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The Modulation of the Soleus Stretch Reflex by Electrical Conditioning Stimuli to the Peroneal and Plantaris Nerves

Contact Person: Michel Ladouceur (mla@smi.auc.dk)


Spastic hypertonia as a problem
Many insults to the central nervous system result in an upper motor neuron syndrome from which spastic hypertonia is a hallmark. Spastic hypertonia has been shown to be related to an increase in passive stiffness (Sinkjær & Magnussen, 1994) and decreased reflex threshold (Katz & Rymer, 1989).  Even though the effect of spastic hypertonia (impairment) has never been evaluated on the disability nor on the social and economical impact occurring with the upper motor neuron syndrome it is thought to be a chronic disabling situation with a major social and economical impact on the society and on the individual. Management of spastic hypertonia can be done by different modalities acting either exclusively on the joints (i.e. mechanical orthosis) to modalities acting only on the central nervous system (i.e. baclofen). Alternatives to pharmacological and surgical management of spastic hypertonia are desirable for several reasons: in pharmacological management an effective therapeutic dosage cannot always be reached because of side-effects, in surgical management the effect are permanent and may not be adapted to changes occurring in the clinical status of the patient and, in both cases, some patients refuse either kind of  treatment.

Mechanismes involved in spastic hypertonia
The decreased reflex threshold found with spastic hypertonia has been linked to an increase in motorneuronal excitability (Garcia-Mullin and Mayer, 1972; Magladery et al., 1952; Olsen and Diamantopoulos, 1967; Sax and Johnson, 1980, Takamori, 1967; Yap, 1967). This increased motorneuronal excitability seems to be related to a decreased presynaptic inhibition (Delwaide, 1973; Faist et al., 1994) and absent reciprocal inhibition (Crone et al., 1994). However, a recent study (Kagamihara et al.,1998) using a more controlled amplitude of the conditioning stimulus showed similar values of presynaptic inhibition for spastic and normals participants. Other changes occurring throughout the nervous system could influence this change in motorneuronal excitability as seen by the modifications of the brain motor output to hand muscles studied after a stroke by transcranial magnetic stimulation showing a higher excitability threshold in the affected hemisphere which decreased, in correlation with clinical measures, within the first 4 months post-stroke (Traversa et al, 1997; Cicinnelli et al, 1997). Furthermore, prolongation of the postexcitatory inhibition following transcranial magnetic stimulation can also be seen after a stroke (Braune and Fritz, 1995).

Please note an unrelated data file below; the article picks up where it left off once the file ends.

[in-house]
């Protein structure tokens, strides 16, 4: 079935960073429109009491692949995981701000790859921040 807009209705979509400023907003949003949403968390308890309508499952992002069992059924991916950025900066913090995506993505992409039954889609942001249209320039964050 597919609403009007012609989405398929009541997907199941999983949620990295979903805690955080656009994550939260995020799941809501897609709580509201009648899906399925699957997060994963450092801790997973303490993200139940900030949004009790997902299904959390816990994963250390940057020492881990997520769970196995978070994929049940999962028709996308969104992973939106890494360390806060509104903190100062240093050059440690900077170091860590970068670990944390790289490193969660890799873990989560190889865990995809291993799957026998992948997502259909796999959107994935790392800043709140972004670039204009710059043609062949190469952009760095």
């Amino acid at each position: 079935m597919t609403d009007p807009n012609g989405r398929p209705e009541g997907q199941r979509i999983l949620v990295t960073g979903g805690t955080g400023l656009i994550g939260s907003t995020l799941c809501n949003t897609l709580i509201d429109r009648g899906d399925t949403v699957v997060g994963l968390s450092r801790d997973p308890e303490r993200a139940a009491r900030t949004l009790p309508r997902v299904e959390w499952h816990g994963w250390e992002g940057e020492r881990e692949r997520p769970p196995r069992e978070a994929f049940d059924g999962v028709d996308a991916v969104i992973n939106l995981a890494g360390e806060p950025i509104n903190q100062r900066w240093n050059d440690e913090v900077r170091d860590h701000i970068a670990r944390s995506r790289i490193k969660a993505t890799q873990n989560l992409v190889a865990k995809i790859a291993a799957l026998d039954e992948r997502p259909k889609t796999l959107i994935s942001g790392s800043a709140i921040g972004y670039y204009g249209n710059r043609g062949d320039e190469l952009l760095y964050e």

Inhibition of the SOL H-reflex 
By stimulating the deep peroneal nerve just below the motor threshold of the tibialis anterior, Crone et al. (1994) found that disynaptic reciprocal inhibition depressed the conditioned H-reflex by 15%. However, this disynaptic reciprocal inhibition was not found in a group of 39 spastic multiple sclerosis patients, except for four patients that were using a foot-drop stimulator daily. In contrast, a facilitation of the reflex was seen at conditioning-test intervals between 4 and 8 ms. Capaday et al. (1995) showed reciprocal inhibition by presynaptic inhibitory mechanisms of the soleus motor output in healthy subjects when stimulating the common peroneal nerve. The depression of soleus EMG as a response to the conditioning stimulation had a latency of approximately 40 ms. The inhibition increased with contraction level in the same way for standing and the stance phase of gait. Inhibition of the soleus H-reflex is not only possible by stimulation of Ia afferents, but can also be obtained when stimulating cutaneous nerves. Fung and Barbeau (1994) found significant inhibition of the soleus H-reflex in all phases of the gait cycle in healthy subjects, when stimulating the ipsilateral medial plantar arch at 2.5 - 3 times sensory threshold and a conditioning test delay of approximately 45 ms. At this stimulation site, mainly sensory nerve fibers are activated from cutaneous and mechanoreceptors of the sole. In moderately and severely impaired spastic paretic patients this conditioning stimulation restored a near normal phasic modulation of the H-reflex.Also, stimulation of the sural, posterial tibial and superficial peroneal nerves at the ankle during gait results in reflex responses in muscles in the ipsilatreal leg, which are dependent on the phase of the gait cycle and on the nerve which is stimulated (Van Wezel et al, 1997, Zehr et al, 1997).